When the Post contacted Rep. Sessions for a comment, his office admitted they got some numbers mixed up -- but even with their new numbers, the figure came to $60,000 per person...which is still massively less than $5 million -- $4.94 million less, "in fact" than the $5 million he had originally tried to flim-flam the public with

(And there's yet an additional problem, since the new "numbers" Pete Sessions' office was trying to use came from a long-since discredited article in the London Daily Mail, which had used inappropriate figures. (The paper had taken a 10-year estimate and divided by individual users for just a single year. If you did the math correctly in that case, it would work out to only $4,500...almost the exact same as the real numbers as provided by Pete Sessions, had he done the math correctly.)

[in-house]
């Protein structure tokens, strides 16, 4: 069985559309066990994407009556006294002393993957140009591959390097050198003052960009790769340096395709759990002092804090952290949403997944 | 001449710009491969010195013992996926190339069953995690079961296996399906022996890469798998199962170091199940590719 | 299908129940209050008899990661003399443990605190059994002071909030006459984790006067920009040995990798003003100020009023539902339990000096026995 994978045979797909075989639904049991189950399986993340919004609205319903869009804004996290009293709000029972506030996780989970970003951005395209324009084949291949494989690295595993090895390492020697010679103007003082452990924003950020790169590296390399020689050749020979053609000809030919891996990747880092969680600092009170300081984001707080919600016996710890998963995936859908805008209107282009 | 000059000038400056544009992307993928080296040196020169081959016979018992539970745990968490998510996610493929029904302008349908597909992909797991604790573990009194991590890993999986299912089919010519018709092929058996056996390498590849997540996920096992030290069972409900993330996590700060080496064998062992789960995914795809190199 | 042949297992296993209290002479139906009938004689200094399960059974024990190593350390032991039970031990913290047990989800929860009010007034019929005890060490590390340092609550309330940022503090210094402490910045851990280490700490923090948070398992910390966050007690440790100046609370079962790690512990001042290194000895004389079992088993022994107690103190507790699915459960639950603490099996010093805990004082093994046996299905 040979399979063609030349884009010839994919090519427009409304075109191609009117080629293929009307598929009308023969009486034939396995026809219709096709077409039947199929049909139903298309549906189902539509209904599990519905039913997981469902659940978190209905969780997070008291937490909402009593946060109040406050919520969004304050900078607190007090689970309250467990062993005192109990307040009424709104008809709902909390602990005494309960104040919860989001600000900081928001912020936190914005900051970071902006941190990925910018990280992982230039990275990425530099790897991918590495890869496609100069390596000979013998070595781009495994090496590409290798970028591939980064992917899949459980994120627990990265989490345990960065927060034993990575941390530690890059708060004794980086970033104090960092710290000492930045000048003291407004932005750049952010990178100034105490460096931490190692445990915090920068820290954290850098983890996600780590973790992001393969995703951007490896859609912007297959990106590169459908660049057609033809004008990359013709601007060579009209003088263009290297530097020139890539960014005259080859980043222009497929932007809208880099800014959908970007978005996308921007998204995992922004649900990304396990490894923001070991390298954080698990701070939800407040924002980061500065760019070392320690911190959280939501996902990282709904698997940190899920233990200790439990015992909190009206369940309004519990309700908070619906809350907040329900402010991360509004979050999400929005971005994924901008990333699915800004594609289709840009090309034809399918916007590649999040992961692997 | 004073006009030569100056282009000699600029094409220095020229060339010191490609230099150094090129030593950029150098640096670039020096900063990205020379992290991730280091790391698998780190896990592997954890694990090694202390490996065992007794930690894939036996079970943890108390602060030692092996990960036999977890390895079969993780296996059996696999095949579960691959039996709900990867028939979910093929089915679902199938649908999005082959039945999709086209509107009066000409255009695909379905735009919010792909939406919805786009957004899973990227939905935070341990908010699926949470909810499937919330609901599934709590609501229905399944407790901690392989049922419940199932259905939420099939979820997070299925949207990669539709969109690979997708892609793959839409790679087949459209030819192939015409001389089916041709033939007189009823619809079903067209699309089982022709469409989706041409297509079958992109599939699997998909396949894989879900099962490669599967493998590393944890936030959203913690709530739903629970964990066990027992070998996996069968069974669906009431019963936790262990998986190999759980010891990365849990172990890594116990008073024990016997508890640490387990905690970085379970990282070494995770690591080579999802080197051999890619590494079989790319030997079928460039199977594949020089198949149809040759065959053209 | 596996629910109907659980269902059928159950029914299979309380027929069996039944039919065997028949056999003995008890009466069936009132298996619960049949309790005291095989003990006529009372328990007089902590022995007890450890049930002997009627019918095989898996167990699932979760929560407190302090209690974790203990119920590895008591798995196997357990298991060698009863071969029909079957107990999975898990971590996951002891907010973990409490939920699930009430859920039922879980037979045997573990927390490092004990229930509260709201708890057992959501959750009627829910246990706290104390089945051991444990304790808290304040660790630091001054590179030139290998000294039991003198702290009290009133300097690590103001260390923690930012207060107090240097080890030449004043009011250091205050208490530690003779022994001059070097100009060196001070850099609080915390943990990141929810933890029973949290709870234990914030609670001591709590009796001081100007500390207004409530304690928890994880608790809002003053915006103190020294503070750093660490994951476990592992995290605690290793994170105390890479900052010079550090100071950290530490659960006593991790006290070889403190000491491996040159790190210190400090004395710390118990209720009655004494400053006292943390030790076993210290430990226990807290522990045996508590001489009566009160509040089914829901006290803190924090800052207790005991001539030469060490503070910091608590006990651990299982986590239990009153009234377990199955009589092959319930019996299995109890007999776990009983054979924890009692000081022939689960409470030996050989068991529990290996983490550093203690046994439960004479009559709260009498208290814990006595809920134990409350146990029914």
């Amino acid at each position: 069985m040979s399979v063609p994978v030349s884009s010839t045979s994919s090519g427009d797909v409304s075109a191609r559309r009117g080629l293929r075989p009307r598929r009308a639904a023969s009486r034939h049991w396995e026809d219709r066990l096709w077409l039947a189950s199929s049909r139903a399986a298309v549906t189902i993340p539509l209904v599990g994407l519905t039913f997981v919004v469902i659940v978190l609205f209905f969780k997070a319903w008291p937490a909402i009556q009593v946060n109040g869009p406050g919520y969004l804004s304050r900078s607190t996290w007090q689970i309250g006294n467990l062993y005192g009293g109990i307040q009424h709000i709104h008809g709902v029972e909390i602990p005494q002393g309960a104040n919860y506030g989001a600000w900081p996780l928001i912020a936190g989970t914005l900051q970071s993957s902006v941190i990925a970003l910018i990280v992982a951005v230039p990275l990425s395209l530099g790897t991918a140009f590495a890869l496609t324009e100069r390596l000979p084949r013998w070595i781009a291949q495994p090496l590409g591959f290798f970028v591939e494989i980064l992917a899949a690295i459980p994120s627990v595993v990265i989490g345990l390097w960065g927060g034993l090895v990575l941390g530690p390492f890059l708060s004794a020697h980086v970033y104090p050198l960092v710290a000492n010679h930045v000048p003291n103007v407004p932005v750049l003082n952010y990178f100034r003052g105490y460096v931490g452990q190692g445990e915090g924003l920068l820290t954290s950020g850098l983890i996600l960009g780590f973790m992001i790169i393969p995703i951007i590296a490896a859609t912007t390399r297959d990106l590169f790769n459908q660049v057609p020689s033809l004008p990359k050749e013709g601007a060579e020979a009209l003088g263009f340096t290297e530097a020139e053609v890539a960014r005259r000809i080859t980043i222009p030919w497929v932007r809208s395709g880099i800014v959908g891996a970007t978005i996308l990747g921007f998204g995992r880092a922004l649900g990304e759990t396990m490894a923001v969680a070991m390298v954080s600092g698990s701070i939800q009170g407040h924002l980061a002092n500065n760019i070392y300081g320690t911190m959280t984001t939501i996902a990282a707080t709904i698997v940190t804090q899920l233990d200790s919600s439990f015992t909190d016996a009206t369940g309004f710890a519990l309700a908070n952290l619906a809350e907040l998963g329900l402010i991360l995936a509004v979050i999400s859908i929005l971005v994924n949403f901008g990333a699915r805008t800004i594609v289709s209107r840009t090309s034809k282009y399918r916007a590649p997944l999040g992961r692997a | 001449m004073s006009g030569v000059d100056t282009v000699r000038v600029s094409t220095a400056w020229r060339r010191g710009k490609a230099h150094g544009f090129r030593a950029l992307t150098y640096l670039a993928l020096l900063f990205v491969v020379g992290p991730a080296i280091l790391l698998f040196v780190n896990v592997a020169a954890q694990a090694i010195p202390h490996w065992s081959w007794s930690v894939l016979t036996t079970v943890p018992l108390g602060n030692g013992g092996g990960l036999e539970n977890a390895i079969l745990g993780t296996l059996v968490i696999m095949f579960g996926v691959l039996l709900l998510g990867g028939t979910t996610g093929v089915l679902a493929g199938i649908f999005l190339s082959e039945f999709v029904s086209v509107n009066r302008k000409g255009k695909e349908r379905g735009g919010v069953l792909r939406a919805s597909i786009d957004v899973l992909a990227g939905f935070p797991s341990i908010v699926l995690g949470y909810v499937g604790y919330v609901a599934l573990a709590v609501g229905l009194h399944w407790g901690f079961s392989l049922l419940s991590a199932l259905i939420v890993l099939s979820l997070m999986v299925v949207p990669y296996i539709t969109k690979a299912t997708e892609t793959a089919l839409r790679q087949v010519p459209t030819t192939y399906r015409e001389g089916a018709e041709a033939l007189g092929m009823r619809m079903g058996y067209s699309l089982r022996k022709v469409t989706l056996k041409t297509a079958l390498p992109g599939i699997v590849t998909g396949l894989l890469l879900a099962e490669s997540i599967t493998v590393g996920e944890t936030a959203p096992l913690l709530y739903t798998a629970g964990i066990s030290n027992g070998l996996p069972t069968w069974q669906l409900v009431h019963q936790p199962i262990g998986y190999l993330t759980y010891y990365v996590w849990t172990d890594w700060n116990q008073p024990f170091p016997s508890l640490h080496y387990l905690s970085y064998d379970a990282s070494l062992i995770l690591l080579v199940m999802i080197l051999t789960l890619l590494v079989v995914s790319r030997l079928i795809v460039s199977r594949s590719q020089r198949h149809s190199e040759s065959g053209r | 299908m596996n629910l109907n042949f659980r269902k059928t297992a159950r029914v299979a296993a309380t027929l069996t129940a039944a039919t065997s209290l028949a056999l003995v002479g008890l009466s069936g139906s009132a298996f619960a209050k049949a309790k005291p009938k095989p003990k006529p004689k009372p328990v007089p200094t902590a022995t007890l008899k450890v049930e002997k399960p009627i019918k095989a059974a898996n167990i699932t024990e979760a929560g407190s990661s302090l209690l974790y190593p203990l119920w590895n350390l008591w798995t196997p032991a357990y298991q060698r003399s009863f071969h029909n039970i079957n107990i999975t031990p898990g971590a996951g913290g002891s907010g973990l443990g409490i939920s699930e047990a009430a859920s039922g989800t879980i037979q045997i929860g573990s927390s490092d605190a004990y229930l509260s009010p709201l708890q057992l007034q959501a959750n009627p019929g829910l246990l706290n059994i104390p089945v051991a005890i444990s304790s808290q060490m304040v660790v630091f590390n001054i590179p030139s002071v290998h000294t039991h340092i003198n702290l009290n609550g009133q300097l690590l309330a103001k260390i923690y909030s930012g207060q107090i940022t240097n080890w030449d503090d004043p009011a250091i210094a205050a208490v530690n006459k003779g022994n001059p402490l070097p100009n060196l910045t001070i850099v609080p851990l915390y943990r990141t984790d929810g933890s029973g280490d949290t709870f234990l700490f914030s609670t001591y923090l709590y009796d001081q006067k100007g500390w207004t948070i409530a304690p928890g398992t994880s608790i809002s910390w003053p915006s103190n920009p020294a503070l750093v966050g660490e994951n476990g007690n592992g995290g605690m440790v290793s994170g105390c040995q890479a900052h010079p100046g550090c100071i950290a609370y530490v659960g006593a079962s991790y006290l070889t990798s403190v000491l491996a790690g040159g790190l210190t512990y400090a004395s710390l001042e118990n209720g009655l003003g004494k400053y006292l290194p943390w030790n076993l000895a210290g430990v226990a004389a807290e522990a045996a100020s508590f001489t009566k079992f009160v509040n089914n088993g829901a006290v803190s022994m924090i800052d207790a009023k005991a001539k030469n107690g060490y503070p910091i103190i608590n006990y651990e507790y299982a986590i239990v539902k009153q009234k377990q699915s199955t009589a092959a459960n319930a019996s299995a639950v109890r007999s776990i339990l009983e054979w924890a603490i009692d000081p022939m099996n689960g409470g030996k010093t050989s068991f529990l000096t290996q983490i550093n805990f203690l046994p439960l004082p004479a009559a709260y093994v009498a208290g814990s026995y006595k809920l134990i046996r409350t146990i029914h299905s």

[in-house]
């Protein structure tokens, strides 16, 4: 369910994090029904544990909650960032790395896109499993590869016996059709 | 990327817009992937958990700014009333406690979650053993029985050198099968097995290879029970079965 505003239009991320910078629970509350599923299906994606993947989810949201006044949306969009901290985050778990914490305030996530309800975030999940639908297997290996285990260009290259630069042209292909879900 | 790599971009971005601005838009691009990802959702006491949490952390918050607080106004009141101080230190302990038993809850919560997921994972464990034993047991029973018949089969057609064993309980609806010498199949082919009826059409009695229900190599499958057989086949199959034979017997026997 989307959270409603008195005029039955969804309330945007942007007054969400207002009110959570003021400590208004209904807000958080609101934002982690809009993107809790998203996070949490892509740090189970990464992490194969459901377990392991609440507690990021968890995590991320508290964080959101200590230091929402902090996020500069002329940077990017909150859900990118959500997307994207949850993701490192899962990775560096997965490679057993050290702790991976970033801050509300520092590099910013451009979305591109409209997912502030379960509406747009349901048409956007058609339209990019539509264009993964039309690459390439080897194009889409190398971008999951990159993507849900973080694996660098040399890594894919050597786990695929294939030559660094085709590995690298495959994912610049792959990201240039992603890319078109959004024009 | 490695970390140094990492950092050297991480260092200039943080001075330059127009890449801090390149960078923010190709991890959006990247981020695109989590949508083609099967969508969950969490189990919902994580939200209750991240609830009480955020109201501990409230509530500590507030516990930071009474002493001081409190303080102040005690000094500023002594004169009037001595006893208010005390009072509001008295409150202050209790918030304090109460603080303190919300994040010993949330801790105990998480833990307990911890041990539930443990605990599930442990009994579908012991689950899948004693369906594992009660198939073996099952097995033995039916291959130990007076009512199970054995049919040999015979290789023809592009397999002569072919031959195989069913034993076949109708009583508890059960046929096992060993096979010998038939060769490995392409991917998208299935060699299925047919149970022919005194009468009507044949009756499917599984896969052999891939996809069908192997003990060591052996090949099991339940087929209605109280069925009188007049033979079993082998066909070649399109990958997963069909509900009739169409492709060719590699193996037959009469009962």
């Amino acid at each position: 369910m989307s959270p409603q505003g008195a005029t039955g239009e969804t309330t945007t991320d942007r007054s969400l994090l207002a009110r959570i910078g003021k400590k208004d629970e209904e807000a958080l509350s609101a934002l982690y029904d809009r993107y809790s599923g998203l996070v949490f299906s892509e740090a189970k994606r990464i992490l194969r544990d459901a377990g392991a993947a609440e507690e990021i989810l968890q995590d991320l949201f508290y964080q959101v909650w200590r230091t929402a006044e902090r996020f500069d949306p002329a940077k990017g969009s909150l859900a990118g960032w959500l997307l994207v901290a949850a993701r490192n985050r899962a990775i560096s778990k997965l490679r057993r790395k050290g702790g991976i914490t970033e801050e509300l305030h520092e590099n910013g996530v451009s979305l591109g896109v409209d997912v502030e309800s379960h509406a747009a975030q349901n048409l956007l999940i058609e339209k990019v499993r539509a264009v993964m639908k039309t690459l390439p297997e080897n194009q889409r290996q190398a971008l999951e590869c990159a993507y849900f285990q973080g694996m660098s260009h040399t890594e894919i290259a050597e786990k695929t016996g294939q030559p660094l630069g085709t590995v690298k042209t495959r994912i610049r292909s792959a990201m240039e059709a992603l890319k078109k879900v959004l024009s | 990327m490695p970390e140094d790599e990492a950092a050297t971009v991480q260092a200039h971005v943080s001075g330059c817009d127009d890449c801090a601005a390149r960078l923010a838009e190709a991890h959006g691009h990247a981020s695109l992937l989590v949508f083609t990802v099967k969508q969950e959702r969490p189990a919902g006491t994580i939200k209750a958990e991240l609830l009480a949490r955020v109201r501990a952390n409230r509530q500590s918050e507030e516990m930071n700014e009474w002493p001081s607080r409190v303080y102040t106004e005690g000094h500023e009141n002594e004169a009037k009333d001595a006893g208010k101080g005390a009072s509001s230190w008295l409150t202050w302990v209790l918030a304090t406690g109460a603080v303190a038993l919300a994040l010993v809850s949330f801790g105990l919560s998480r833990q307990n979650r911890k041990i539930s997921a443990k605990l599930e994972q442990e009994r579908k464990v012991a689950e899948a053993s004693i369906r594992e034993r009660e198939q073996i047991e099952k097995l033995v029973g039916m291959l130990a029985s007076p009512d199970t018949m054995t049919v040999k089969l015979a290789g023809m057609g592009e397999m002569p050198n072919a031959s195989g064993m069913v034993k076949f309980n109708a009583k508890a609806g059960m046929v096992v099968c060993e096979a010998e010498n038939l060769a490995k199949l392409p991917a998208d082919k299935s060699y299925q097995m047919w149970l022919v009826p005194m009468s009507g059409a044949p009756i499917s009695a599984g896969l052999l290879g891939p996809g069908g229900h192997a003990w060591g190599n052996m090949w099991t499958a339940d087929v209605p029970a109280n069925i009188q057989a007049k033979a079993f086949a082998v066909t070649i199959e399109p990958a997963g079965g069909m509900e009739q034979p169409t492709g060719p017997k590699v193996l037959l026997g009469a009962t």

No doubt there are some on the far right who are still willing to belief Pete Sessions and his fake math. (Math is just a part of science, after all, and, hey, who believes science?!) But if you want to close your mind to reality, and if you just want to believe what other people tell you as long as it supports your bias and fear and hate, you don't really need an excuse. I have no doubt there were people listing to KABC on that noted-broadcast as my friend Stu made up every single thing he was saying, for a joke.

Alas, though, I'm sorry, even if you have your original numbers totally wrong, 108 billion divided by 12 million is 9,000. Not five million. Even a five-year-old can figure that out with a calculator.

Then again, I suspect what Jeff Sessions said was perfectly calculated, too.


To read more from Robert J. Elisberg about this or many other matters both large and tidbit small, see Elisberg Industries.